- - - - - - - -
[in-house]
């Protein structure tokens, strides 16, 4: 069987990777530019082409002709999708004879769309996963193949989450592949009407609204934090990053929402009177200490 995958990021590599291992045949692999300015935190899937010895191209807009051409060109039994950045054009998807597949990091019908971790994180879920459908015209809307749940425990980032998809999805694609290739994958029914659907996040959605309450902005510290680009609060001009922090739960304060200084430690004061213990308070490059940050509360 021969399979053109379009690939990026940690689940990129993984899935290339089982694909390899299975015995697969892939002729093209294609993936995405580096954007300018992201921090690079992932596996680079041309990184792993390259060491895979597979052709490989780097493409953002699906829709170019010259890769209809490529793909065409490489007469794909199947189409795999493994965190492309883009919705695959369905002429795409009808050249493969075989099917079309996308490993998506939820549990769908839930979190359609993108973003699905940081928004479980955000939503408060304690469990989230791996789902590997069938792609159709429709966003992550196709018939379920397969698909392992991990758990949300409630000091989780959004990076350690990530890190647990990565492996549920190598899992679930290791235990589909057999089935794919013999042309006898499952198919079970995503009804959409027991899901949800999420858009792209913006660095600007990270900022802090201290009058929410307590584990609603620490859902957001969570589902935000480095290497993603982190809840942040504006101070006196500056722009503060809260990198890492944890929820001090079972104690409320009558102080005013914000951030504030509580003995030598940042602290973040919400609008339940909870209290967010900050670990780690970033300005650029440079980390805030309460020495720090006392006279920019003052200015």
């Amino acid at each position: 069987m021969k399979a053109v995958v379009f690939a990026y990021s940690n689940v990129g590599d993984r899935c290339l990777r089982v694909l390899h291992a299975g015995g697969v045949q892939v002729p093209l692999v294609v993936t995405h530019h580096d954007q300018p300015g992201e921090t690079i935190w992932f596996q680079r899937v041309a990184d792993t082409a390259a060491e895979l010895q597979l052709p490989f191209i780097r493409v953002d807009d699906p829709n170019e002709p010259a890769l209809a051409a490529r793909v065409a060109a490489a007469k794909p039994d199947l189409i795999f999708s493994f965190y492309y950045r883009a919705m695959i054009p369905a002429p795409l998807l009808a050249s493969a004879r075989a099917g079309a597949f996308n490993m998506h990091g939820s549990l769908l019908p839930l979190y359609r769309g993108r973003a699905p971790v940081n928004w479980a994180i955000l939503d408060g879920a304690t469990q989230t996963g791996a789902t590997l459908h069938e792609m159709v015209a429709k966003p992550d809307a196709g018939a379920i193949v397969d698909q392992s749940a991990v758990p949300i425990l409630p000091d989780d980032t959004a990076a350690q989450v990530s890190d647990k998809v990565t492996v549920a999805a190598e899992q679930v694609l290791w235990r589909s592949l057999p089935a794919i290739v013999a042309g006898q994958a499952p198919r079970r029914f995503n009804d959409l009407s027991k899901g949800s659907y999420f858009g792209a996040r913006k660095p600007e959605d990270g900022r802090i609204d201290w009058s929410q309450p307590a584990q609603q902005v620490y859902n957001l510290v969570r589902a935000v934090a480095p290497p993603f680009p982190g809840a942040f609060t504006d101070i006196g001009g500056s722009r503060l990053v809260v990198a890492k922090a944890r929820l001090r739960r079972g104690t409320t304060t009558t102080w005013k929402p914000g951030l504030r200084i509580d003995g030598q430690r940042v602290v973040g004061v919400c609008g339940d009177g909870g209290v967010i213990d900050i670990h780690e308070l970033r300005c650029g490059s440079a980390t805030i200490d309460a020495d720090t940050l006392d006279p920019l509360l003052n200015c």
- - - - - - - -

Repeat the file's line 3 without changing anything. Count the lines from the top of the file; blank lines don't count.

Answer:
């Amino acid at each position: 069987m021969k399979a053109v995958v379009f690939a990026y990021s940690n689940v990129g590599d993984r899935c290339l990777r089982v694909l390899h291992a299975g015995g697969v045949q892939v002729p093209l692999v294609v993936t995405h530019h580096d954007q300018p300015g992201e921090t690079i935190w992932f596996q680079r899937v041309a990184d792993t082409a390259a060491e895979l010895q597979l052709p490989f191209i780097r493409v953002d807009d699906p829709n170019e002709p010259a890769l209809a051409a490529r793909v065409a060109a490489a007469k794909p039994d199947l189409i795999f999708s493994f965190y492309y950045r883009a919705m695959i054009p369905a002429p795409l998807l009808a050249s493969a004879r075989a099917g079309a597949f996308n490993m998506h990091g939820s549990l769908l019908p839930l979190y359609r769309g993108r973003a699905p971790v940081n928004w479980a994180i955000l939503d408060g879920a304690t469990q989230t996963g791996a789902t590997l459908h069938e792609m159709v015209a429709k966003p992550d809307a196709g018939a379920i193949v397969d698909q392992s749940a991990v758990p949300i425990l409630p000091d989780d980032t959004a990076a350690q989450v990530s890190d647990k998809v990565t492996v549920a999805a190598e899992q679930v694609l290791w235990r589909s592949l057999p089935a794919i290739v013999a042309g006898q994958a499952p198919r079970r029914f995503n009804d959409l009407s027991k899901g949800s659907y999420f858009g792209a996040r913006k660095p600007e959605d990270g900022r802090i609204d201290w009058s929410q309450p307590a584990q609603q902005v620490y859902n957001l510290v969570r589902a935000v934090a480095p290497p993603f680009p982190g809840a942040f609060t504006d101070i006196g001009g500056s722009r503060l990053v809260v990198a890492k922090a944890r929820l001090r739960r079972g104690t409320t304060t009558t102080w005013k929402p914000g951030l504030r200084i509580d003995g030598q430690r940042v602290v973040g004061v919400c609008g339940d009177g909870g209290v967010i213990d900050i670990h780690e308070l970033r300005c650029g490059s440079a980390t805030i200490d309460a020495d720090t940050l006392d006279p920019l509360l003052n200015c």